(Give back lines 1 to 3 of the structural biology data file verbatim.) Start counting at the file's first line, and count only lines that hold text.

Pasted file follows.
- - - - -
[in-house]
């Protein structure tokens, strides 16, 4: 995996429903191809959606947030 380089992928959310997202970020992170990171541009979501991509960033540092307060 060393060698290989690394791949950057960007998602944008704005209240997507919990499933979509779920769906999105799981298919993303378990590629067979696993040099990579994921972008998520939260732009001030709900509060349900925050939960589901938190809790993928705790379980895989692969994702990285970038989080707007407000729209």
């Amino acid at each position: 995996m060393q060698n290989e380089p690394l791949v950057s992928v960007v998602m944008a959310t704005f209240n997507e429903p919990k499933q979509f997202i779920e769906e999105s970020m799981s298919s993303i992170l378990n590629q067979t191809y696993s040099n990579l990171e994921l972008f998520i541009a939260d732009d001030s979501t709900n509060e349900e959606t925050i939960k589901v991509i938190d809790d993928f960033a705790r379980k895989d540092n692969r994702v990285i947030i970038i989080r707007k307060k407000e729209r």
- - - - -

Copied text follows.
[in-house]
């Protein structure tokens, strides 16, 4: 995996429903191809959606947030 380089992928959310997202970020992170990171541009979501991509960033540092307060 060393060698290989690394791949950057960007998602944008704005209240997507919990499933979509779920769906999105799981298919993303378990590629067979696993040099990579994921972008998520939260732009001030709900509060349900925050939960589901938190809790993928705790379980895989692969994702990285970038989080707007407000729209």
């Amino acid at each position: 995996m060393q060698n290989e380089p690394l791949v950057s992928v960007v998602m944008a959310t704005f209240n997507e429903p919990k499933q979509f997202i779920e769906e999105s970020m799981s298919s993303i992170l378990n590629q067979t191809y696993s040099n990579l990171e994921l972008f998520i541009a939260d732009d001030s979501t709900n509060e349900e959606t925050i939960k589901v991509i938190d809790d993928f960033a705790r379980k895989d540092n692969r994702v990285i947030i970038i989080r707007k307060k407000e729209r």